Washington: Apple failed to persuade a United States appeals court to review its decision that allows Samsung Electronics to continue selling the Galaxy Nexus smartphone while a patent-infringement case is pending.
An October decision, which said Apple needed to show that the patented search feature was a key reason consumers bought the Samsung phone, will stand, the US Court of Appeals for the Federal Circuit said in an order posted yesterday on its electronic docket.
US-based Apple sought to have the earlier decision by a three-judge panel considered by all active judges of the appeals court, which specialises in patent law. The case is one of dozens worldwide in which the two biggest makers of smartphones are using their patents in an effort to curb each other's growth or force changes that would create greater differentiation between their products.
In a separate dispute before the Federal Circuit involving Samsung, Apple is trying to halt sales of Samsung products that were the subject of a trial Apple won in August. The judge in California declined that request, citing legal reasoning in the Federal Circuit's October ruling.
The standard would make it "essentially impossible for a patentee to halt a direct competitor's deliberate and successful copying of the patentee's innovative designs and features for use in competing products," Apple told the Washington-based court in a filing January 16.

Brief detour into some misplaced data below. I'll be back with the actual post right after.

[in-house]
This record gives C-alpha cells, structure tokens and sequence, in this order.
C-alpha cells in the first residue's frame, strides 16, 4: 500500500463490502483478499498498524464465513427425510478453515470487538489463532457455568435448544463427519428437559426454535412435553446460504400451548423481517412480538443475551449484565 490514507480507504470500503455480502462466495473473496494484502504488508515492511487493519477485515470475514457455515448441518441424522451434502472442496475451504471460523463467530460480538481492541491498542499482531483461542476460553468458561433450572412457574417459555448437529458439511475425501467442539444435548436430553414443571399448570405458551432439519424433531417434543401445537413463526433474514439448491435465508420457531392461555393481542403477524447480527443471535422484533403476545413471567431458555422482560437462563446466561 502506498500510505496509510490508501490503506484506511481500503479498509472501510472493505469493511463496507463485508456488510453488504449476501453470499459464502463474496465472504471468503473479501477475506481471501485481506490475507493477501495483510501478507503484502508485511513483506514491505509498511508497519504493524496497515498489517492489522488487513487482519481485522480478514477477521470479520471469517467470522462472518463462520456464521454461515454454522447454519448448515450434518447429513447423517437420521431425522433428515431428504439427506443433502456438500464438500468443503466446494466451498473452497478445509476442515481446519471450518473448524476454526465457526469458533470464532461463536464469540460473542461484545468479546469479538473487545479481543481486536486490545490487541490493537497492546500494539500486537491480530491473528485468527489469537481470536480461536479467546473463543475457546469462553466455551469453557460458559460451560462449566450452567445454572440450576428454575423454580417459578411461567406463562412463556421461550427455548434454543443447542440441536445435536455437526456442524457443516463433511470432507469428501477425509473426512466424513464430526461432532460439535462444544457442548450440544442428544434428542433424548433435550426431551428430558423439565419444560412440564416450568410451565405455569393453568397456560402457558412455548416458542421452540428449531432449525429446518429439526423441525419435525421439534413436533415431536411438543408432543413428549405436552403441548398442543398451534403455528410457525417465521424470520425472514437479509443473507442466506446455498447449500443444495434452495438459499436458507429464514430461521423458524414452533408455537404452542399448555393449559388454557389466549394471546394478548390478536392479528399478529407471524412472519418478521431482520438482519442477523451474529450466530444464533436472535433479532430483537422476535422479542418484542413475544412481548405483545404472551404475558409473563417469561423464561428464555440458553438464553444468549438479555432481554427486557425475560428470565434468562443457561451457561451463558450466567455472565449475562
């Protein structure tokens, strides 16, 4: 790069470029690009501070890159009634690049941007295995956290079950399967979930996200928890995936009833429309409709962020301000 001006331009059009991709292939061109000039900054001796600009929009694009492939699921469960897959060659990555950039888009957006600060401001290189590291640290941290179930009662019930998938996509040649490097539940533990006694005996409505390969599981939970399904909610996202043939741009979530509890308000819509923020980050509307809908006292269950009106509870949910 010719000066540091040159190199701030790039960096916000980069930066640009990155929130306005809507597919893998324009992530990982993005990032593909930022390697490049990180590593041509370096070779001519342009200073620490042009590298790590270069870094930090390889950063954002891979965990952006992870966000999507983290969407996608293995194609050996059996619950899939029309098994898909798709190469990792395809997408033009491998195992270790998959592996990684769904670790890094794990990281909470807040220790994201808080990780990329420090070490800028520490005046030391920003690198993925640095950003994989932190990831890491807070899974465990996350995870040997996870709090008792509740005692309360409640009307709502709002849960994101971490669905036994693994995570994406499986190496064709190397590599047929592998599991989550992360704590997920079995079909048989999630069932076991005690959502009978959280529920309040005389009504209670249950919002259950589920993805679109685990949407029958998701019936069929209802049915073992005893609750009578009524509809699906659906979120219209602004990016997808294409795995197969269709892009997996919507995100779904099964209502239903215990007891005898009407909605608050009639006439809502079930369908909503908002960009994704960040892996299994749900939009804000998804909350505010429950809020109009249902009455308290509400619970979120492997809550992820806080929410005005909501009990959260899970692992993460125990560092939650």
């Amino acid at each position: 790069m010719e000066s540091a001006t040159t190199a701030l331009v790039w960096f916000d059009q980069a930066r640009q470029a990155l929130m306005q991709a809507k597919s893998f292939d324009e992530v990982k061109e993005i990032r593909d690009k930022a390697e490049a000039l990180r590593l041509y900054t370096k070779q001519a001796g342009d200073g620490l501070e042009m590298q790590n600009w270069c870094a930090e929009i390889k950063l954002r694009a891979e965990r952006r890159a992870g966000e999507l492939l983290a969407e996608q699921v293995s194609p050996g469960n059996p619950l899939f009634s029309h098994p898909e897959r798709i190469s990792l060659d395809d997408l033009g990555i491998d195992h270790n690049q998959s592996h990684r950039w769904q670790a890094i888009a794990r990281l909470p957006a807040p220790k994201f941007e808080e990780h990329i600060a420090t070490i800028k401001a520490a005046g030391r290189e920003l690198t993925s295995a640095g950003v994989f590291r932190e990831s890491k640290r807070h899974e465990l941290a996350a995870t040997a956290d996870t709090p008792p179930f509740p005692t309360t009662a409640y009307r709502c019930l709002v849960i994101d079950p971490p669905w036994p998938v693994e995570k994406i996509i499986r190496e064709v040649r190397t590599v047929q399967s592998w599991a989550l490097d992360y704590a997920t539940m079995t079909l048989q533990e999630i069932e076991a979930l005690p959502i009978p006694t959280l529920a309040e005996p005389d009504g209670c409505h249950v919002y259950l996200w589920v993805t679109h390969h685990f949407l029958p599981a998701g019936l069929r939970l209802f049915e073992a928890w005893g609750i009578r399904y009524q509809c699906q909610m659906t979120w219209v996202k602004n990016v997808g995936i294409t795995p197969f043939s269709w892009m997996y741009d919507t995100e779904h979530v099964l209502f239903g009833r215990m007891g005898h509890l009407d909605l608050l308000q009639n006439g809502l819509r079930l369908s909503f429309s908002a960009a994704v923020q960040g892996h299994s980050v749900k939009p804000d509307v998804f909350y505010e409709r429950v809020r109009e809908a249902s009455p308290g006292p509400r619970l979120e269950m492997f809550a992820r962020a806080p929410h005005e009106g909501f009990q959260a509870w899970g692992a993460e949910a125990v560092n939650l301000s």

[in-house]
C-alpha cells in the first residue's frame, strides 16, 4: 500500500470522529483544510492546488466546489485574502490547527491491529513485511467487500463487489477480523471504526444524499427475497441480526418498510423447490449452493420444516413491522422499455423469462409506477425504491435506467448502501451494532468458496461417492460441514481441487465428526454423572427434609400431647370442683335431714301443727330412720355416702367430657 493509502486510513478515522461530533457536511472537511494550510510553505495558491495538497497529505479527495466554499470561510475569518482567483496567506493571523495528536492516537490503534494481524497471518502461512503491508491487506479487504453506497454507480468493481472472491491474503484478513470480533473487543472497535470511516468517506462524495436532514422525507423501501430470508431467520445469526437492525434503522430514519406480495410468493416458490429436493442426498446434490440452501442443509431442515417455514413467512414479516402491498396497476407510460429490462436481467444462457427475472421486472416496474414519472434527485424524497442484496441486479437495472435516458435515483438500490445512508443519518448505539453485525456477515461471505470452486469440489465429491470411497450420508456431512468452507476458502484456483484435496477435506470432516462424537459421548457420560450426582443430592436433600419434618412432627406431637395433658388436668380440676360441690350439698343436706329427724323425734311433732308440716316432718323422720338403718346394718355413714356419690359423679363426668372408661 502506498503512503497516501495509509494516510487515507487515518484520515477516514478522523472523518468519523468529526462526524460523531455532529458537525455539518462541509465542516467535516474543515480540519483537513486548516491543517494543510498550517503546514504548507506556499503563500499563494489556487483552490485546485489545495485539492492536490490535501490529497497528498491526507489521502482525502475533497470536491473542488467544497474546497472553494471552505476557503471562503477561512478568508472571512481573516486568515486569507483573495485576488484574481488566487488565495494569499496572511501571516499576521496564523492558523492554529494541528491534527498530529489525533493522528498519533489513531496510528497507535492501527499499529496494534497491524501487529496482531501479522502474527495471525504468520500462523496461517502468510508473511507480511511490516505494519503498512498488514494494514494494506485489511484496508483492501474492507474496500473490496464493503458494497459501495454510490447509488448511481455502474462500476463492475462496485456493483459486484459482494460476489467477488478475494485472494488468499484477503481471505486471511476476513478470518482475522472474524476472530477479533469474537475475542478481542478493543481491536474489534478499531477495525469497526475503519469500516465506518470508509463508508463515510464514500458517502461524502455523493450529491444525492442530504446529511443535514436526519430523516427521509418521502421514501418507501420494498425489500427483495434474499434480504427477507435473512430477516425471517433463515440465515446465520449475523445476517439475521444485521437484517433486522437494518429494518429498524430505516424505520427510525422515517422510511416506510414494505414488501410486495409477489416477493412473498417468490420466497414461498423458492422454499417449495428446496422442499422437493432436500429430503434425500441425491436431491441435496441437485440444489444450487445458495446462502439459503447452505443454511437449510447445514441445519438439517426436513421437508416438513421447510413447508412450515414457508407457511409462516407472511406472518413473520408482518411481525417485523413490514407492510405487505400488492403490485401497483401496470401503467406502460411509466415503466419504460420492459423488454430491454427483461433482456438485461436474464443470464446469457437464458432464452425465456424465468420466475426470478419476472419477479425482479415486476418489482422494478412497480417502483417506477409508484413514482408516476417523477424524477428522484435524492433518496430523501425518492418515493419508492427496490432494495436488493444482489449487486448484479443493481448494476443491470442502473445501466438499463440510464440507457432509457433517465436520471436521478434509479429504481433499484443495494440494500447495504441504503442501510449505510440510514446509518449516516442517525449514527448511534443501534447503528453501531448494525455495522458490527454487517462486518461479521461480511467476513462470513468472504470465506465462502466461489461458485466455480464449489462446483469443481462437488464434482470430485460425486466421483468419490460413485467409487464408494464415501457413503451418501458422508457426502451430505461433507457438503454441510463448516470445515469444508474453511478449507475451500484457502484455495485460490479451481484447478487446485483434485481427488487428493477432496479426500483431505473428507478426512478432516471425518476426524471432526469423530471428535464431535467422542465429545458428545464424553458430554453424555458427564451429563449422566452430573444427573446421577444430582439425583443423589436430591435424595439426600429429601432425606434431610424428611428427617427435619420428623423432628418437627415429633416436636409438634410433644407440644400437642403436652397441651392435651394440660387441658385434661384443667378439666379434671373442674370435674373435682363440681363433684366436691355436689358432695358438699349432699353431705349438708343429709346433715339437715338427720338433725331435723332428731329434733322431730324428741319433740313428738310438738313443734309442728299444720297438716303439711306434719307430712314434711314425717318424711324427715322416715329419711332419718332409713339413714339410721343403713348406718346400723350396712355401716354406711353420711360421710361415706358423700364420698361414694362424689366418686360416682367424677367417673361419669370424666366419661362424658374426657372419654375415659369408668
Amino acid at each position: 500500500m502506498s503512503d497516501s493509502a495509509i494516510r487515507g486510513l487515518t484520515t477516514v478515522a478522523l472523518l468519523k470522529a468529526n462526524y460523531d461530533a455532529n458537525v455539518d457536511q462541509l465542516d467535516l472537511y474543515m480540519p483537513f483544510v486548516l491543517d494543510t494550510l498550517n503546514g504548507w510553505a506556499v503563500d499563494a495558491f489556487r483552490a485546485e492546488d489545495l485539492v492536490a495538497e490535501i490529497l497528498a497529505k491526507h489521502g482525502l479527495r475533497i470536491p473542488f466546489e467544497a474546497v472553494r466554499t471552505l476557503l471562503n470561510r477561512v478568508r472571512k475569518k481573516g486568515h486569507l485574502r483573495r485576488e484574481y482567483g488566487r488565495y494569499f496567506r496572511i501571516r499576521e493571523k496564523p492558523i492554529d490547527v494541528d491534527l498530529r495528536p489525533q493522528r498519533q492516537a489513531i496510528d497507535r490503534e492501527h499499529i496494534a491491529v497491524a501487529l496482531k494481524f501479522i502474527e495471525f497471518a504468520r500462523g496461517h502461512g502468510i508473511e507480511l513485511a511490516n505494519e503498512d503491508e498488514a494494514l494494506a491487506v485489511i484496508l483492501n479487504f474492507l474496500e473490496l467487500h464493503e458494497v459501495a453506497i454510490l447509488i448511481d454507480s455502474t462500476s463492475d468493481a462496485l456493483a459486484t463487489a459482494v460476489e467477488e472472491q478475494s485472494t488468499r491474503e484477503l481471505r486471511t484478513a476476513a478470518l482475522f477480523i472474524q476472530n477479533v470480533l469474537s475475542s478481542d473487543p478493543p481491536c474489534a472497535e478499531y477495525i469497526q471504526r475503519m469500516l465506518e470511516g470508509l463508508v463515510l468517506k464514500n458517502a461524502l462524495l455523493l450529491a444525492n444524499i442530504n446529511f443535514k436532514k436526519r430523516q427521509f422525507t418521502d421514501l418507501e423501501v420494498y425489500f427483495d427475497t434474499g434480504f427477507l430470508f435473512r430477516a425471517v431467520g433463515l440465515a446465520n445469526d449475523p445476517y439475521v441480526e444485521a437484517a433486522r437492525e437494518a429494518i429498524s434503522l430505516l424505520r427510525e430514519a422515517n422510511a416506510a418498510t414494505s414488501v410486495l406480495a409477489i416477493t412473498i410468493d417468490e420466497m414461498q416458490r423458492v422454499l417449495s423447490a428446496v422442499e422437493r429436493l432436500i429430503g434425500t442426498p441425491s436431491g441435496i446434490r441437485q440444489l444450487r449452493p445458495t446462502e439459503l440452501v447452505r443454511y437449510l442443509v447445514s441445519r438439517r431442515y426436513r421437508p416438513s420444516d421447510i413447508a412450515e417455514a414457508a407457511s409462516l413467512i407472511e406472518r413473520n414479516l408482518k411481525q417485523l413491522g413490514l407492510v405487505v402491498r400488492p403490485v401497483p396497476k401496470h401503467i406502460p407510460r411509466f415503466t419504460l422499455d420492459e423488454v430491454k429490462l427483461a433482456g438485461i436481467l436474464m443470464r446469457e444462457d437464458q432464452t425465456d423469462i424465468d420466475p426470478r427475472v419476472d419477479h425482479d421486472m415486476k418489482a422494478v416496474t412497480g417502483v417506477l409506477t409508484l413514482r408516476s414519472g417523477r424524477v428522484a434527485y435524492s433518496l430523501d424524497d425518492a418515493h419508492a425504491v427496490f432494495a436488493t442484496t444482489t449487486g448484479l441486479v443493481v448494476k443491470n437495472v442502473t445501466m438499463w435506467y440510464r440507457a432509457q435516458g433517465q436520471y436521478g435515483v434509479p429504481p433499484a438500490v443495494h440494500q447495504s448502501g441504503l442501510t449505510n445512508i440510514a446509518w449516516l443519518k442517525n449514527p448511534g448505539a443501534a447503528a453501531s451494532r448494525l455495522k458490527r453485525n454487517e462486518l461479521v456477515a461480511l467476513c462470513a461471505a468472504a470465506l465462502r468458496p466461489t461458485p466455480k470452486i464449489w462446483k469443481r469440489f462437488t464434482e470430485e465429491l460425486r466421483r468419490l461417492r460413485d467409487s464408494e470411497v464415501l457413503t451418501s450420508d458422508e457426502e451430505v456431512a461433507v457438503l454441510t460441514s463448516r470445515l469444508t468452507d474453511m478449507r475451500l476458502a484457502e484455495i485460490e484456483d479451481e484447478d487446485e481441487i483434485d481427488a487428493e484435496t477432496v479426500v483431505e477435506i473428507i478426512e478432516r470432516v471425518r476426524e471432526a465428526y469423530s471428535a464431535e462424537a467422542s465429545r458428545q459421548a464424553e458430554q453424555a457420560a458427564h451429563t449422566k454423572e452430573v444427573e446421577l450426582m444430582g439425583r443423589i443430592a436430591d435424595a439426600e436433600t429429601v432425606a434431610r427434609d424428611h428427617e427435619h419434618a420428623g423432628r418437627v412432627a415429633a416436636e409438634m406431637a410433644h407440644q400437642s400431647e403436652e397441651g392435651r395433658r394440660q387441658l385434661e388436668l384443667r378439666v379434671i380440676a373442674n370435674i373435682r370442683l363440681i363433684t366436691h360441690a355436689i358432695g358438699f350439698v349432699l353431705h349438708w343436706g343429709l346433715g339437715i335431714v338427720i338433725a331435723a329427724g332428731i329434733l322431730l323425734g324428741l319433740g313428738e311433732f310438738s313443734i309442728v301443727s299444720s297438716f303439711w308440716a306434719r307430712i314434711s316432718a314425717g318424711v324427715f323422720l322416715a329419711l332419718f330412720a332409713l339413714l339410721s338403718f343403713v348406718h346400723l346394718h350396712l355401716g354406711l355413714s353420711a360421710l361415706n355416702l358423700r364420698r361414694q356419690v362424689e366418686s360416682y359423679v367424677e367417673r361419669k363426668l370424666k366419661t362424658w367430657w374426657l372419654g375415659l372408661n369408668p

Kristin Huguet, an Apple spokeswoman, and Adam Yates of Samsung said their companies had no comment on the decision. Apple, which claims that Samsung 'slavishly' copied the iPhone and iPad tablet computer, said that the October ruling is hindering its efforts to get court orders to force Samsung to change its products or remove certain models from the market. Samsung denies copying Apple's devices.
In a January 11 filing in the Galaxy Nexus case, Samsung said the October ruling, requiring a link between the patented feature and consumer demand, is 'an inherent, well-established' part of legal analysis used to determine whether a patent owner would be harmed by sales of an infringing product.
A trial in the Galaxy Nexus cases is scheduled for next year, and the issue before the appeals court was whether to halt sales before any violation is found. The second case involves what standard to use after a jury has found infringement.